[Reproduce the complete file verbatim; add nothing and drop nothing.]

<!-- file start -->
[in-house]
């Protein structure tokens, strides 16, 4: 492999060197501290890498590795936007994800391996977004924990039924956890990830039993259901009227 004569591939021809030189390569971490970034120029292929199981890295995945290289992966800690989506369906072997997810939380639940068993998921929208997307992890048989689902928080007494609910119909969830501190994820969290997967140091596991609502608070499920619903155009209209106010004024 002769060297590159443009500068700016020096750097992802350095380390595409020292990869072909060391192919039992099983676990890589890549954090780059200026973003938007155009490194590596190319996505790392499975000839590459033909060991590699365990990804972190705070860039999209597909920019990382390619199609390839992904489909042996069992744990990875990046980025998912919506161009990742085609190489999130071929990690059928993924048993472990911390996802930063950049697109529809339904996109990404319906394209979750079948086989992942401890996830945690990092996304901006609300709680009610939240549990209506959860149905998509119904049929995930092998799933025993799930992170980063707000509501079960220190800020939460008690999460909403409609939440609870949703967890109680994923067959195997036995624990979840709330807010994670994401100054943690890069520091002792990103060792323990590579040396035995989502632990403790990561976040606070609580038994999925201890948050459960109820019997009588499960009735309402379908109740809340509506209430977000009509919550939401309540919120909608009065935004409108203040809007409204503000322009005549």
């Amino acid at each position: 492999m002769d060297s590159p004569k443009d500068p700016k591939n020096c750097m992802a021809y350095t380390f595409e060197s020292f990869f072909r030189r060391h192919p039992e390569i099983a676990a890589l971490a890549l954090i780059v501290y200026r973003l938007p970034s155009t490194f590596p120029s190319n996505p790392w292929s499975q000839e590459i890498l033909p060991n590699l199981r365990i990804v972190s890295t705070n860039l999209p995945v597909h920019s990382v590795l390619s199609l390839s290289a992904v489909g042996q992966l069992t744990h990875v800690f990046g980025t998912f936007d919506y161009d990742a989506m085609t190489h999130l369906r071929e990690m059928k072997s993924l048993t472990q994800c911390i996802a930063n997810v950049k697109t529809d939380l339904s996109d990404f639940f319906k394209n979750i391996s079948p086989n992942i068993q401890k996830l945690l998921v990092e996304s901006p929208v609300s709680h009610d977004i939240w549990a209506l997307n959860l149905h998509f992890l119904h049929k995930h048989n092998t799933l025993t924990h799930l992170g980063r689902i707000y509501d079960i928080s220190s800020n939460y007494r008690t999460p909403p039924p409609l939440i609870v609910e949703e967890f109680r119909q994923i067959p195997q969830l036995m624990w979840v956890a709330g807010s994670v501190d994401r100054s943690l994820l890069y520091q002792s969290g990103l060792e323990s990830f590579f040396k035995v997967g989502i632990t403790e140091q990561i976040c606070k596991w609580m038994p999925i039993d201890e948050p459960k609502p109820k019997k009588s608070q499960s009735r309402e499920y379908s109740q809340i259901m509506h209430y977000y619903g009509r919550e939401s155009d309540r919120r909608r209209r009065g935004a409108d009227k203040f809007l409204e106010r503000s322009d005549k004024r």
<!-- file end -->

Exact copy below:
[in-house]
């Protein structure tokens, strides 16, 4: 492999060197501290890498590795936007994800391996977004924990039924956890990830039993259901009227 004569591939021809030189390569971490970034120029292929199981890295995945290289992966800690989506369906072997997810939380639940068993998921929208997307992890048989689902928080007494609910119909969830501190994820969290997967140091596991609502608070499920619903155009209209106010004024 002769060297590159443009500068700016020096750097992802350095380390595409020292990869072909060391192919039992099983676990890589890549954090780059200026973003938007155009490194590596190319996505790392499975000839590459033909060991590699365990990804972190705070860039999209597909920019990382390619199609390839992904489909042996069992744990990875990046980025998912919506161009990742085609190489999130071929990690059928993924048993472990911390996802930063950049697109529809339904996109990404319906394209979750079948086989992942401890996830945690990092996304901006609300709680009610939240549990209506959860149905998509119904049929995930092998799933025993799930992170980063707000509501079960220190800020939460008690999460909403409609939440609870949703967890109680994923067959195997036995624990979840709330807010994670994401100054943690890069520091002792990103060792323990590579040396035995989502632990403790990561976040606070609580038994999925201890948050459960109820019997009588499960009735309402379908109740809340509506209430977000009509919550939401309540919120909608009065935004409108203040809007409204503000322009005549």
């Amino acid at each position: 492999m002769d060297s590159p004569k443009d500068p700016k591939n020096c750097m992802a021809y350095t380390f595409e060197s020292f990869f072909r030189r060391h192919p039992e390569i099983a676990a890589l971490a890549l954090i780059v501290y200026r973003l938007p970034s155009t490194f590596p120029s190319n996505p790392w292929s499975q000839e590459i890498l033909p060991n590699l199981r365990i990804v972190s890295t705070n860039l999209p995945v597909h920019s990382v590795l390619s199609l390839s290289a992904v489909g042996q992966l069992t744990h990875v800690f990046g980025t998912f936007d919506y161009d990742a989506m085609t190489h999130l369906r071929e990690m059928k072997s993924l048993t472990q994800c911390i996802a930063n997810v950049k697109t529809d939380l339904s996109d990404f639940f319906k394209n979750i391996s079948p086989n992942i068993q401890k996830l945690l998921v990092e996304s901006p929208v609300s709680h009610d977004i939240w549990a209506l997307n959860l149905h998509f992890l119904h049929k995930h048989n092998t799933l025993t924990h799930l992170g980063r689902i707000y509501d079960i928080s220190s800020n939460y007494r008690t999460p909403p039924p409609l939440i609870v609910e949703e967890f109680r119909q994923i067959p195997q969830l036995m624990w979840v956890a709330g807010s994670v501190d994401r100054s943690l994820l890069y520091q002792s969290g990103l060792e323990s990830f590579f040396k035995v997967g989502i632990t403790e140091q990561i976040c606070k596991w609580m038994p999925i039993d201890e948050p459960k609502p109820k019997k009588s608070q499960s009735r309402e499920y379908s109740q809340i259901m509506h209430y977000y619903g009509r919550e939401s155009d309540r919120r909608r209209r009065g935004a409108d009227k203040f809007l409204e106010r503000s322009d005549k004024r």